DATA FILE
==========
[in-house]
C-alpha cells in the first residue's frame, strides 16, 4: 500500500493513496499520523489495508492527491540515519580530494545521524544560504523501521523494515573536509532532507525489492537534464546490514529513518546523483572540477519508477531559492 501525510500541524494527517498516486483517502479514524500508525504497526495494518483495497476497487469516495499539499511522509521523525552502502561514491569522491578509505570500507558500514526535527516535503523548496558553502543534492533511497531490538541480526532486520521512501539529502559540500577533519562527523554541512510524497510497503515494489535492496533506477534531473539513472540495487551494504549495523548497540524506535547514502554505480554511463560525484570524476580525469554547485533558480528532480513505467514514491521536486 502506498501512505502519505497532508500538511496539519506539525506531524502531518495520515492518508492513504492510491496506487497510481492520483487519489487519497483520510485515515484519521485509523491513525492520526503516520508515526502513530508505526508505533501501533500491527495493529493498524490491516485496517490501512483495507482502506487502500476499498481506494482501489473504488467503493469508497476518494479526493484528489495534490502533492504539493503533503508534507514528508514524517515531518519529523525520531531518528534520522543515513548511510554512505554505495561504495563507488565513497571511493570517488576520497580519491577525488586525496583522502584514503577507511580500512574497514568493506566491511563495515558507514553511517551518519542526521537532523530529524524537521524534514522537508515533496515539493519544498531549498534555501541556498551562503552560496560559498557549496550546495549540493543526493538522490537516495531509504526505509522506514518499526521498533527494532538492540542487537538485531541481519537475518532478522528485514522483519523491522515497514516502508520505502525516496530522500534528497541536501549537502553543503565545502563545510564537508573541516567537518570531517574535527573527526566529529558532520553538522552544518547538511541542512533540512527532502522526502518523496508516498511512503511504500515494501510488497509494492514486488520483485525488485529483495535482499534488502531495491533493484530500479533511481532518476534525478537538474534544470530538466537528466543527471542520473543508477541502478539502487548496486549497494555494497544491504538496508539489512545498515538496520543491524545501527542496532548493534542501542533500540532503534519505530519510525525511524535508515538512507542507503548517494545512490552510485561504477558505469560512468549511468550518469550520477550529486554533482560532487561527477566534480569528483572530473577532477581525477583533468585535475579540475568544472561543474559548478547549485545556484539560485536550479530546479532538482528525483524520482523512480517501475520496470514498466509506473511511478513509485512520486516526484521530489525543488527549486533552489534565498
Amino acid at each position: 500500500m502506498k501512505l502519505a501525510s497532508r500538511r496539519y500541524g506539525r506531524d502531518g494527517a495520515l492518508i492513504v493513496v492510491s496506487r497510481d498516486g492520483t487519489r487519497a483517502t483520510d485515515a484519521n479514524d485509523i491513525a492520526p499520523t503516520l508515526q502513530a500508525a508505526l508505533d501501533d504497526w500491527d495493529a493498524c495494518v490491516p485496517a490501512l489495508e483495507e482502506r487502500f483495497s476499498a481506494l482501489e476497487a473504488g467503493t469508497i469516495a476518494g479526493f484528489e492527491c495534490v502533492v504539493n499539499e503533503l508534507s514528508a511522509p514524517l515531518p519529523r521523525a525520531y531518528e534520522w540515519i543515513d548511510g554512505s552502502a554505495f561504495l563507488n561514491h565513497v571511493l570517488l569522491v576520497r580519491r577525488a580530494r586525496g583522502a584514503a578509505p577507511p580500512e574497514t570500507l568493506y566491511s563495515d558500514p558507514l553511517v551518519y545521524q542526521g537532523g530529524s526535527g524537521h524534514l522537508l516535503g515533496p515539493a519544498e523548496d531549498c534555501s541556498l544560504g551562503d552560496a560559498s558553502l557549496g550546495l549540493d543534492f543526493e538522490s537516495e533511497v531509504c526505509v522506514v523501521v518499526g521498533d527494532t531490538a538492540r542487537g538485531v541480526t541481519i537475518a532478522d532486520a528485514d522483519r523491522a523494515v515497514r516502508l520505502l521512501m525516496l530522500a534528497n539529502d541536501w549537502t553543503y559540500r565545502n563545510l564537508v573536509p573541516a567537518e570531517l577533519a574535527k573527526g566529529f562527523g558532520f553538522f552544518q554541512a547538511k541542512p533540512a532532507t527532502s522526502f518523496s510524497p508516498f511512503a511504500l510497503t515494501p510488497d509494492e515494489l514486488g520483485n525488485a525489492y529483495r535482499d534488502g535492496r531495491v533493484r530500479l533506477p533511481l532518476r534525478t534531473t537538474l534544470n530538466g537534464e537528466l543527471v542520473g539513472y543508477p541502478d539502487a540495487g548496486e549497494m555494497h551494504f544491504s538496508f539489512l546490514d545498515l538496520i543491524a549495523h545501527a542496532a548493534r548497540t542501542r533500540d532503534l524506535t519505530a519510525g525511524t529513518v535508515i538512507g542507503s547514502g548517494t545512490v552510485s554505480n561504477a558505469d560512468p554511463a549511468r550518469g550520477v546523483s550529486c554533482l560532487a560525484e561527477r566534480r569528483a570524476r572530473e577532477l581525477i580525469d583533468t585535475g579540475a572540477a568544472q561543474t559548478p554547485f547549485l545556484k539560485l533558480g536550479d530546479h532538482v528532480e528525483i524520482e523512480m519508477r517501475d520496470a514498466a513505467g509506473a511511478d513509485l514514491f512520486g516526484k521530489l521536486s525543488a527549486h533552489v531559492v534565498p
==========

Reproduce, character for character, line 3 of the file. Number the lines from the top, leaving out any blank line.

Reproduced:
Amino acid at each position: 500500500m502506498k501512505l502519505a501525510s497532508r500538511r496539519y500541524g506539525r506531524d502531518g494527517a495520515l492518508i492513504v493513496v492510491s496506487r497510481d498516486g492520483t487519489r487519497a483517502t483520510d485515515a484519521n479514524d485509523i491513525a492520526p499520523t503516520l508515526q502513530a500508525a508505526l508505533d501501533d504497526w500491527d495493529a493498524c495494518v490491516p485496517a490501512l489495508e483495507e482502506r487502500f483495497s476499498a481506494l482501489e476497487a473504488g467503493t469508497i469516495a476518494g479526493f484528489e492527491c495534490v502533492v504539493n499539499e503533503l508534507s514528508a511522509p514524517l515531518p519529523r521523525a525520531y531518528e534520522w540515519i543515513d548511510g554512505s552502502a554505495f561504495l563507488n561514491h565513497v571511493l570517488l569522491v576520497r580519491r577525488a580530494r586525496g583522502a584514503a578509505p577507511p580500512e574497514t570500507l568493506y566491511s563495515d558500514p558507514l553511517v551518519y545521524q542526521g537532523g530529524s526535527g524537521h524534514l522537508l516535503g515533496p515539493a519544498e523548496d531549498c534555501s541556498l544560504g551562503d552560496a560559498s558553502l557549496g550546495l549540493d543534492f543526493e538522490s537516495e533511497v531509504c526505509v522506514v523501521v518499526g521498533d527494532t531490538a538492540r542487537g538485531v541480526t541481519i537475518a532478522d532486520a528485514d522483519r523491522a523494515v515497514r516502508l520505502l521512501m525516496l530522500a534528497n539529502d541536501w549537502t553543503y559540500r565545502n563545510l564537508v573536509p573541516a567537518e570531517l577533519a574535527k573527526g566529529f562527523g558532520f553538522f552544518q554541512a547538511k541542512p533540512a532532507t527532502s522526502f518523496s510524497p508516498f511512503a511504500l510497503t515494501p510488497d509494492e515494489l514486488g520483485n525488485a525489492y529483495r535482499d534488502g535492496r531495491v533493484r530500479l533506477p533511481l532518476r534525478t534531473t537538474l534544470n530538466g537534464e537528466l543527471v542520473g539513472y543508477p541502478d539502487a540495487g548496486e549497494m555494497h551494504f544491504s538496508f539489512l546490514d545498515l538496520i543491524a549495523h545501527a542496532a548493534r548497540t542501542r533500540d532503534l524506535t519505530a519510525g525511524t529513518v535508515i538512507g542507503s547514502g548517494t545512490v552510485s554505480n561504477a558505469d560512468p554511463a549511468r550518469g550520477v546523483s550529486c554533482l560532487a560525484e561527477r566534480r569528483a570524476r572530473e577532477l581525477i580525469d583533468t585535475g579540475a572540477a568544472q561543474t559548478p554547485f547549485l545556484k539560485l533558480g536550479d530546479h532538482v528532480e528525483i524520482e523512480m519508477r517501475d520496470a514498466a513505467g509506473a511511478d513509485l514514491f512520486g516526484k521530489l521536486s525543488a527549486h533552489v531559492v534565498p